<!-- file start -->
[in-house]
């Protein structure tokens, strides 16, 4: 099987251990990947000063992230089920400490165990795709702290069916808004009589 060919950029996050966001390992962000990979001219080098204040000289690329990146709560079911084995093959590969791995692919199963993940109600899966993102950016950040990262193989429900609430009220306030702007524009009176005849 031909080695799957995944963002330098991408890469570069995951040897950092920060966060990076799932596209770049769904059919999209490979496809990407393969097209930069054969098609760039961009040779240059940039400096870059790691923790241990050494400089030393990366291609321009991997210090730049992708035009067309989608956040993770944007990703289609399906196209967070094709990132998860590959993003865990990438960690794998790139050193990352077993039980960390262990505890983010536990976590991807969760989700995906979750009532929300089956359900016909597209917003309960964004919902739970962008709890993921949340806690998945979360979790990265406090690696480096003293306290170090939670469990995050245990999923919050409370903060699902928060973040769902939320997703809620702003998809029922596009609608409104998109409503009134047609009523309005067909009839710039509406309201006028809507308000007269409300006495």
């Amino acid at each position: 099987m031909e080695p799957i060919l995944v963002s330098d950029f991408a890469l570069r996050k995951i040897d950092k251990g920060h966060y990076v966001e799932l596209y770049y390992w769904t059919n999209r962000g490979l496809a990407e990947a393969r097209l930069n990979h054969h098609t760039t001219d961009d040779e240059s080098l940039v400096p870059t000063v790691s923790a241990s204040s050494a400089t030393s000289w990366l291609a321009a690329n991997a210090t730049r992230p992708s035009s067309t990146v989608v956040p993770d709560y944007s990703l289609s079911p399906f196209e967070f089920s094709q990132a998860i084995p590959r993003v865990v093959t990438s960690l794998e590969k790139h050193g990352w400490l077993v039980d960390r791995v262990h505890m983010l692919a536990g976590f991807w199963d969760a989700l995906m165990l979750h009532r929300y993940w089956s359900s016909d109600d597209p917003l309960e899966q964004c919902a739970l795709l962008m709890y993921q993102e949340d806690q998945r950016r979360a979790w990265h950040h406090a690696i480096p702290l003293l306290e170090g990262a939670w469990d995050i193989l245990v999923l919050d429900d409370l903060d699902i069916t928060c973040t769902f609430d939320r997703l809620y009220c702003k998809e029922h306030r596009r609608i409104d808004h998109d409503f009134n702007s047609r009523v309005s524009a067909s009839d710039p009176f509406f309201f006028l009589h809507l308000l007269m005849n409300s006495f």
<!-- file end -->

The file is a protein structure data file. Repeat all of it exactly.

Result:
[in-house]
């Protein structure tokens, strides 16, 4: 099987251990990947000063992230089920400490165990795709702290069916808004009589 060919950029996050966001390992962000990979001219080098204040000289690329990146709560079911084995093959590969791995692919199963993940109600899966993102950016950040990262193989429900609430009220306030702007524009009176005849 031909080695799957995944963002330098991408890469570069995951040897950092920060966060990076799932596209770049769904059919999209490979496809990407393969097209930069054969098609760039961009040779240059940039400096870059790691923790241990050494400089030393990366291609321009991997210090730049992708035009067309989608956040993770944007990703289609399906196209967070094709990132998860590959993003865990990438960690794998790139050193990352077993039980960390262990505890983010536990976590991807969760989700995906979750009532929300089956359900016909597209917003309960964004919902739970962008709890993921949340806690998945979360979790990265406090690696480096003293306290170090939670469990995050245990999923919050409370903060699902928060973040769902939320997703809620702003998809029922596009609608409104998109409503009134047609009523309005067909009839710039509406309201006028809507308000007269409300006495």
């Amino acid at each position: 099987m031909e080695p799957i060919l995944v963002s330098d950029f991408a890469l570069r996050k995951i040897d950092k251990g920060h966060y990076v966001e799932l596209y770049y390992w769904t059919n999209r962000g490979l496809a990407e990947a393969r097209l930069n990979h054969h098609t760039t001219d961009d040779e240059s080098l940039v400096p870059t000063v790691s923790a241990s204040s050494a400089t030393s000289w990366l291609a321009a690329n991997a210090t730049r992230p992708s035009s067309t990146v989608v956040p993770d709560y944007s990703l289609s079911p399906f196209e967070f089920s094709q990132a998860i084995p590959r993003v865990v093959t990438s960690l794998e590969k790139h050193g990352w400490l077993v039980d960390r791995v262990h505890m983010l692919a536990g976590f991807w199963d969760a989700l995906m165990l979750h009532r929300y993940w089956s359900s016909d109600d597209p917003l309960e899966q964004c919902a739970l795709l962008m709890y993921q993102e949340d806690q998945r950016r979360a979790w990265h950040h406090a690696i480096p702290l003293l306290e170090g990262a939670w469990d995050i193989l245990v999923l919050d429900d409370l903060d699902i069916t928060c973040t769902f609430d939320r997703l809620y009220c702003k998809e029922h306030r596009r609608i409104d808004h998109d409503f009134n702007s047609r009523v309005s524009a067909s009839d710039p009176f509406f309201f006028l009589h809507l308000l007269m005849n409300s006495f």